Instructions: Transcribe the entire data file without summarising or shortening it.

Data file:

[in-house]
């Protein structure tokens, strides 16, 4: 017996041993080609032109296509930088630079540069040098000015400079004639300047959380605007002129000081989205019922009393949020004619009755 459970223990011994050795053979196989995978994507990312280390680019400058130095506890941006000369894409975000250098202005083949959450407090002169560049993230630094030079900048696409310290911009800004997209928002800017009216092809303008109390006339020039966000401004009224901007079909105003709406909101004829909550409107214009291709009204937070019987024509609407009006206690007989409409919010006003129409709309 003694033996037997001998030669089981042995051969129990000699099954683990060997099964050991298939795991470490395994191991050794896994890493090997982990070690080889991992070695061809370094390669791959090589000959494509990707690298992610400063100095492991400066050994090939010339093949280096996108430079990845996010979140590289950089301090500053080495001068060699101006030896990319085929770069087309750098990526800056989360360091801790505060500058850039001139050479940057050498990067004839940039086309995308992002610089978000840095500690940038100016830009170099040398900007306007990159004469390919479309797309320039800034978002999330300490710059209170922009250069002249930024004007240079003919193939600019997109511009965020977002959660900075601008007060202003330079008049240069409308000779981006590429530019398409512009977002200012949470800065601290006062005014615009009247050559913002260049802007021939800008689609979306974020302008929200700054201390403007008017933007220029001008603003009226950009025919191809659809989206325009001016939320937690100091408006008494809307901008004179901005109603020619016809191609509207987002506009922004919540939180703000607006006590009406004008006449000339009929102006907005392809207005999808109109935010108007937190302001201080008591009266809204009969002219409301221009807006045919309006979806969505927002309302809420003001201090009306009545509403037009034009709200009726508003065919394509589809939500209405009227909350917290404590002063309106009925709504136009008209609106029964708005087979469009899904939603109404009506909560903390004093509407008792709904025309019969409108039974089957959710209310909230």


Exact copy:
[in-house]
């Protein structure tokens, strides 16, 4: 017996041993080609032109296509930088630079540069040098000015400079004639300047959380605007002129000081989205019922009393949020004619009755 459970223990011994050795053979196989995978994507990312280390680019400058130095506890941006000369894409975000250098202005083949959450407090002169560049993230630094030079900048696409310290911009800004997209928002800017009216092809303008109390006339020039966000401004009224901007079909105003709406909101004829909550409107214009291709009204937070019987024509609407009006206690007989409409919010006003129409709309 003694033996037997001998030669089981042995051969129990000699099954683990060997099964050991298939795991470490395994191991050794896994890493090997982990070690080889991992070695061809370094390669791959090589000959494509990707690298992610400063100095492991400066050994090939010339093949280096996108430079990845996010979140590289950089301090500053080495001068060699101006030896990319085929770069087309750098990526800056989360360091801790505060500058850039001139050479940057050498990067004839940039086309995308992002610089978000840095500690940038100016830009170099040398900007306007990159004469390919479309797309320039800034978002999330300490710059209170922009250069002249930024004007240079003919193939600019997109511009965020977002959660900075601008007060202003330079008049240069409308000779981006590429530019398409512009977002200012949470800065601290006062005014615009009247050559913002260049802007021939800008689609979306974020302008929200700054201390403007008017933007220029001008603003009226950009025919191809659809989206325009001016939320937690100091408006008494809307901008004179901005109603020619016809191609509207987002506009922004919540939180703000607006006590009406004008006449000339009929102006907005392809207005999808109109935010108007937190302001201080008591009266809204009969002219409301221009807006045919309006979806969505927002309302809420003001201090009306009545509403037009034009709200009726508003065919394509589809939500209405009227909350917290404590002063309106009925709504136009008209609106029964708005087979469009899904939603109404009506909560903390004093509407008792709904025309019969409108039974089957959710209310909230």